Posted by & filed under Tropical Garden, Uncategorized

 

By Sandra Nelson

 

Lush, vibrant, idyllic.  —  A place to kick back and relax in luscious, green surroundings. . The gentle murmur of falling water and the perfumed fragrances of summer flowers   —  the perfect vacation spot, but in your own backyard! The key to creating this personal tropical paradise  —  no matter where you live —  is choosing the right plants, then using them in the right way.

 

 

Before you begin buying your plants, it pays to spend a few minutes thinking about what a tropical rainforest really looks like. Understanding the basic structure can make it easier to recreate an authentic look on a smaller scale.

 

 

Layering is an essential element of a jungle. A true jungle has four interconnected layers,  the emergent layer, the canopy, the understory and the floor, each teeming with its own forms of vegetation and wildlife. The emergent layer is the brightest level, rising high above the others and is usually characterized by the tallest trees with mushroom shaped crowns. While not absolutely necessary for a backyard paradise, a few small, ornamental trees like Korean dogwoods and American redwoods can provide a beautiful backdrop to your private retreat.

 

 

 

The canopy is a dense layer, forming an “umbrella” that protects the plants below from the unrelenting sun of the tropics. Canopy plants, grow quite close together and tend to have longer, thinner trunks with their branches and leaves at the very top. Foliage is typically wide and has a waxy surface that allows water to easily drip off.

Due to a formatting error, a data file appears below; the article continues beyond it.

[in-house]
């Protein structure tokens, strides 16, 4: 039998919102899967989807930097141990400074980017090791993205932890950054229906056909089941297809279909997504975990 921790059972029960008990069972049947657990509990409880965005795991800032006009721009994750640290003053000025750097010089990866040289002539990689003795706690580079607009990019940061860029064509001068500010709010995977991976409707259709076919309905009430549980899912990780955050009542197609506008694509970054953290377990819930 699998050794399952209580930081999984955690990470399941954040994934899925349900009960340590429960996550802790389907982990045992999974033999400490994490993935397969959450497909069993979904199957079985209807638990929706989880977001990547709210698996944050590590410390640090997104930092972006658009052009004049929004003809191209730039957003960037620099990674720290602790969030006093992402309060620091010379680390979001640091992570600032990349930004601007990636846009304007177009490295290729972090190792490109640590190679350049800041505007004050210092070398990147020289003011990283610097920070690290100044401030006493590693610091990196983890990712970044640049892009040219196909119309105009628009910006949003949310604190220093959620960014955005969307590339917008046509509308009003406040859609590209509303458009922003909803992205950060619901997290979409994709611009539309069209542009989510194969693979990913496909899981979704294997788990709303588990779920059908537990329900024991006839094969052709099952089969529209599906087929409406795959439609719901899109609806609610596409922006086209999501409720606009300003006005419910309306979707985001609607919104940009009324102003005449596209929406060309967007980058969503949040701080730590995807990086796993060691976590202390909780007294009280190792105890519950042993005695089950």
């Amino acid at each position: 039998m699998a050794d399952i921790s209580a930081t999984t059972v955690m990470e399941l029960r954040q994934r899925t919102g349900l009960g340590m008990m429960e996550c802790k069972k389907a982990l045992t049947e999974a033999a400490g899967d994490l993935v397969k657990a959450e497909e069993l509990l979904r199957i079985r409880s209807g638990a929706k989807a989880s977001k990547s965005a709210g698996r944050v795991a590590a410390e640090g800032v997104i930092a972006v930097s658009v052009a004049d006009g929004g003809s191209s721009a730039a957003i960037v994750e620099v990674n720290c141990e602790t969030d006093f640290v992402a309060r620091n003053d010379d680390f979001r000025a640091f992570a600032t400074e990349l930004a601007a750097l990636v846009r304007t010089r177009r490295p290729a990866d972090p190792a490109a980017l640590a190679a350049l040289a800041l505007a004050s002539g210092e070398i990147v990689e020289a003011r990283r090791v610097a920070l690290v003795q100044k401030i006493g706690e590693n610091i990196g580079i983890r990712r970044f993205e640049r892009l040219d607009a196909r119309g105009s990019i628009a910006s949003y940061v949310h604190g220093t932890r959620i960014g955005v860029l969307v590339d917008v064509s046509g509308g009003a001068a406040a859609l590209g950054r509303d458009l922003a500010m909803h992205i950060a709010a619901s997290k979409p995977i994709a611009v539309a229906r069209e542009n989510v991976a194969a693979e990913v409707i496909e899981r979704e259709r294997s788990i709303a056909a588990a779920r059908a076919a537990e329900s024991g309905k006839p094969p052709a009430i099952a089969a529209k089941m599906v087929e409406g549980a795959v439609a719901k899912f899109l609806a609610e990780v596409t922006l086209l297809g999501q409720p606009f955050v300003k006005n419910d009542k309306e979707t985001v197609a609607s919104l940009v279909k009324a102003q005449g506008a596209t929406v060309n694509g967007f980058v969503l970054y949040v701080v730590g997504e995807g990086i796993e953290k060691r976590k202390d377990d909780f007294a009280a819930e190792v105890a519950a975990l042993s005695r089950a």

The canopy layer is often tied together by epiphytes (plants that grow on other plants) and vining plants.  Banana trees and rubber trees are common canopy plants, while orchids are typical epiphytes.

 

 

The understory, because of  the dense vegetation above, is darker than the canopy, providing a cool respite from the harsh summer sun. Plants are not packed quite as tightly together, allowing the eye to absorb the unique, individual character of each plant. Bright colors attract beneficial pollinators and humid conditions suit frogs and salamanders. Many of today’s houseplants originated in the understory. Passion flowers, zebra plants and ferns are among the plants that grow there.

 

The forest floor is the darkest level, with less than 2% of the sunlight reaching it. Plants that do grow on the floor are well-adapted to extremely low light. species such as mosses, ferns, ginger and fungi are rampant, but turf grasses simply will not grow. The ground tends to be covered by decaying organic matter.

 

The vast majority of the land area of the contiguous United States experiences wintertime temperatures that routinely fall at or below freezing, eliminating the use of tender tropicals as part of in-ground planting beds. Instead for those living in colder areas, exotic tropicals need to be containerized and brought inside during the winter frigid months. Since some can become large and heavy over time, using containers with wheeled bases can help make the process of moving plants in and out a little easier. 

 

 

Another option is to choose plants that are suited to a cold  climate, but have characteristics that mimic those that are native to the tropicals. Look for irregularly shaped leaves, interesting textures, rich shades of green and brilliantly colored blooms. 

 

 

15 Plants for a Tropical Paradise  —  Outside the Tropics